The Zulu War Axe debuts on Forged in Fire. I like the show Forged in Fire and I like axes. So I keep tabs on which episodes of Forged in Fire feature an axe. In well over one hundred of episodes of the show (including this one) there have only been 16 so far in which an axe makes an appearance. So naturally I was excited when I saw the History Channel aired a new Forged in Fire Episode featuring an axe yesterday.
Season 7, Episode 22: “Zulu War Axe” (S07 EP22)
The bladesmiths must forge a Japanese Nata in round one. Host Wil Willis describes this tool and weapon as a “bushcraft machete and hatchet”. I don’t see how a Nata fits in the categorization of a hatchet though I’ve seen it called the same before.
Machete seems a more apt descriptor. See: “A Nata is not a hatchet“.
Regardless, the Natas must be forged out of hatchet heads. It’s a shame so many good hatchets are destroyed. I admire the designs of Japanese tools so whether or no they are hatchets I enjoyed seeing the Natas in rounds one and two.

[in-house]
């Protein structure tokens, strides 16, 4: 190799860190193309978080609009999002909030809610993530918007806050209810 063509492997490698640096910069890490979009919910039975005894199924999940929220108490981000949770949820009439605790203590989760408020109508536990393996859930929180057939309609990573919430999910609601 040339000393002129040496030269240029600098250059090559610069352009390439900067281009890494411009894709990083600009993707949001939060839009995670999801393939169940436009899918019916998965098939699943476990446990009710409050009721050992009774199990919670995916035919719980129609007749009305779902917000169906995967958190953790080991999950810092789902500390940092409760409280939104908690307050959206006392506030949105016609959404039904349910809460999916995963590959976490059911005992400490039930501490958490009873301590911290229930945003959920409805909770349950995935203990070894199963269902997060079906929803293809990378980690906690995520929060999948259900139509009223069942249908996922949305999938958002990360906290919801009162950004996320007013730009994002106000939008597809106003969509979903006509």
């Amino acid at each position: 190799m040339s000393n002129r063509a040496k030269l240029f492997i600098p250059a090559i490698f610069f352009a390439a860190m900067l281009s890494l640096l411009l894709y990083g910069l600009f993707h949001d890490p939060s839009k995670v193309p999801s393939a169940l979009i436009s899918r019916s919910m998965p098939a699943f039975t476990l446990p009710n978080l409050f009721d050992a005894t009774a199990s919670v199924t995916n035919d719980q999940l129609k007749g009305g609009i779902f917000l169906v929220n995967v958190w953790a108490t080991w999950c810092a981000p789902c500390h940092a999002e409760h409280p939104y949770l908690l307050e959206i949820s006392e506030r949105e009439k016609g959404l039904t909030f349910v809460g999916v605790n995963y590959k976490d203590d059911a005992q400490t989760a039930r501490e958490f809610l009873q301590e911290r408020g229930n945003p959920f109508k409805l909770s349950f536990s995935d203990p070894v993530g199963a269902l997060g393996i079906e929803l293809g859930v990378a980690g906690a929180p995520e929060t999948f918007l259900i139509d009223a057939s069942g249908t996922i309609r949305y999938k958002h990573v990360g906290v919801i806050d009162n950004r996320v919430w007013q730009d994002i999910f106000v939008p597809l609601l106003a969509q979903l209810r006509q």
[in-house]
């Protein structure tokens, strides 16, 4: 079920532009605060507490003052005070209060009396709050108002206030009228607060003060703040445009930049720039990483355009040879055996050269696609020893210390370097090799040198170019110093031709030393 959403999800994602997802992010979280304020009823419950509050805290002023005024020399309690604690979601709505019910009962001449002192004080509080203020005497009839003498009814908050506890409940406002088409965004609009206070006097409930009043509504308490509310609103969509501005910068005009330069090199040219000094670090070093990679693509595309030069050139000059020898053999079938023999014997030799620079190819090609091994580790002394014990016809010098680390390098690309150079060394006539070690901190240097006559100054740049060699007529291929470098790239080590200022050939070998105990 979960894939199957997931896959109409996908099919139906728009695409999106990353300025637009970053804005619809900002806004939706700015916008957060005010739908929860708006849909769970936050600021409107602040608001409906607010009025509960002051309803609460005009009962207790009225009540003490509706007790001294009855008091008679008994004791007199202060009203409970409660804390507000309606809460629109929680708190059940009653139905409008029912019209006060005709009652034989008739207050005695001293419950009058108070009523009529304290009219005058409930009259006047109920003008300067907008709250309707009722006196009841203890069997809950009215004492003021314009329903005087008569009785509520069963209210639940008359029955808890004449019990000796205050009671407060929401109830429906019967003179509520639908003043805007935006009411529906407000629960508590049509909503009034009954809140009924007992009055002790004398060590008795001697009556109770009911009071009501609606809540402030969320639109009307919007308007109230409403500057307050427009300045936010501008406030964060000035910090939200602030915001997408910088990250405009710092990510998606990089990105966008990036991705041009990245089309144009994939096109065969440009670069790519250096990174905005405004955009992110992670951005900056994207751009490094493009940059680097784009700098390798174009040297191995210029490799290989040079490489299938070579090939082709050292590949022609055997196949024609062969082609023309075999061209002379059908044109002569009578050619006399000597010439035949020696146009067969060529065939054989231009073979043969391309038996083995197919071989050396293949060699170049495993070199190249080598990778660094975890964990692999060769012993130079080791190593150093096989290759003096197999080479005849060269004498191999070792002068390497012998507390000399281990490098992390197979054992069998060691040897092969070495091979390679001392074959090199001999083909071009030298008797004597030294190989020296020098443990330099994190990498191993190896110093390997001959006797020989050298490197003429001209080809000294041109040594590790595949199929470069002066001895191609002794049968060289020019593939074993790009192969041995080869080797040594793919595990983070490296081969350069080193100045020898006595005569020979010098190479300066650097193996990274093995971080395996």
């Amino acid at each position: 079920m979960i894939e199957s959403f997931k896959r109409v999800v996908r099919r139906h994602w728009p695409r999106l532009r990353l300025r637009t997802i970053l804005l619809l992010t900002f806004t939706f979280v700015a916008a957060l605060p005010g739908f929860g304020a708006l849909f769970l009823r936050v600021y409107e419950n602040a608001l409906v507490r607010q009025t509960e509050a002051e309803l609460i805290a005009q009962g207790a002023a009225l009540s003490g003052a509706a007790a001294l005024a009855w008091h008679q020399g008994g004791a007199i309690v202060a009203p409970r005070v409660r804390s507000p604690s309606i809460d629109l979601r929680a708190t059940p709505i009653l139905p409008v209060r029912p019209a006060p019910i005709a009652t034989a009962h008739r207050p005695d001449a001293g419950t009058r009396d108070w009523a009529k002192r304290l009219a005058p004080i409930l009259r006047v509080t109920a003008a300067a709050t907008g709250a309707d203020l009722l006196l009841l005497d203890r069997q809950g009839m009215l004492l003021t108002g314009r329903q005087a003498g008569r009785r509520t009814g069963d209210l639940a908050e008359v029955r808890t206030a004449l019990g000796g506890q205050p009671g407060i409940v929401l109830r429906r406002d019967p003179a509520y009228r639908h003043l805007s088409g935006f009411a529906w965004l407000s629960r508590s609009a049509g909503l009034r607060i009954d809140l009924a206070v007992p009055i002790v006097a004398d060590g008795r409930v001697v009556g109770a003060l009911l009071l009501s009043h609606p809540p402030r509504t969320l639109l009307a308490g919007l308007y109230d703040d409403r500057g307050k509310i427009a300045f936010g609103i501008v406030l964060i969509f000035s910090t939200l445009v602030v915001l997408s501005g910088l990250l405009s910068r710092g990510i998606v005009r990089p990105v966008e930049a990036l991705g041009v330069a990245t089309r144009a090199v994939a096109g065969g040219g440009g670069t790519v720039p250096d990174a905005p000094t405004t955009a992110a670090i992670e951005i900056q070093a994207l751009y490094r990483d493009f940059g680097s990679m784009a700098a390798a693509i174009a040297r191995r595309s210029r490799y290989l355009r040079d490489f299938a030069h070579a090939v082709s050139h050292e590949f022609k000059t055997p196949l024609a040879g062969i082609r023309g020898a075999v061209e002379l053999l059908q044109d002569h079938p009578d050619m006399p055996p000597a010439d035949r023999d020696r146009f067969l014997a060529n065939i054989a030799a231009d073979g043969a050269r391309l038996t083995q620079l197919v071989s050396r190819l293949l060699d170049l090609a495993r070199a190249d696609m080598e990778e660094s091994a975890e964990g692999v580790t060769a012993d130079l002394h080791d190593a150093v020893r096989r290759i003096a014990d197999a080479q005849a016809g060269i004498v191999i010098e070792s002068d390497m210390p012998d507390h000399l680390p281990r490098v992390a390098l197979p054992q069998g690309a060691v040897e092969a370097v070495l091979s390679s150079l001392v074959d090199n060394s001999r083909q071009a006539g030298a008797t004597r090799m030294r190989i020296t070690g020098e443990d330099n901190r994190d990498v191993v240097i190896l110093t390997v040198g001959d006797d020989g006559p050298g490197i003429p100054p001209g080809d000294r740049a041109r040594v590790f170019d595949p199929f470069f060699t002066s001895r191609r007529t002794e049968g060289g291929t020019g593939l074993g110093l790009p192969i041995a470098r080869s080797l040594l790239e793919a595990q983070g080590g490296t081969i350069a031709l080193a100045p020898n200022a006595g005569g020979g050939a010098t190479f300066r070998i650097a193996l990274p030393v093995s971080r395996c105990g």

Finale Weapon: Zulu War Axe
The finale weapon is the Zulu War Axe. The example war axe in the show looks excellent.
I really like the Damascus steel of the first smith. Damascus is just eye candy and increases the possibility of a weld flaw. But who doesn’t like eye candy and done right Damascus just as strong. Putting a convex edge (which is stout and strong) seems like a great call. I also like the rugged look of the handle and the ironwood butt-cap that I think better captures the spirit of what a Zulu Axe should be.
I don’t like the welded tang of the other smith. In a time-limited competition it is a reasonable patch. But clearly a welded tang is going to be weaker than a solid piece of steel particularly at such a critical structural junction. I don’t like burned handles and I don’t care for the acid etched design this smith did. I do appreciate the carving work. This competitor does a convex edge as well.
While both smiths put together great Zulu War Axes the stronger axe won.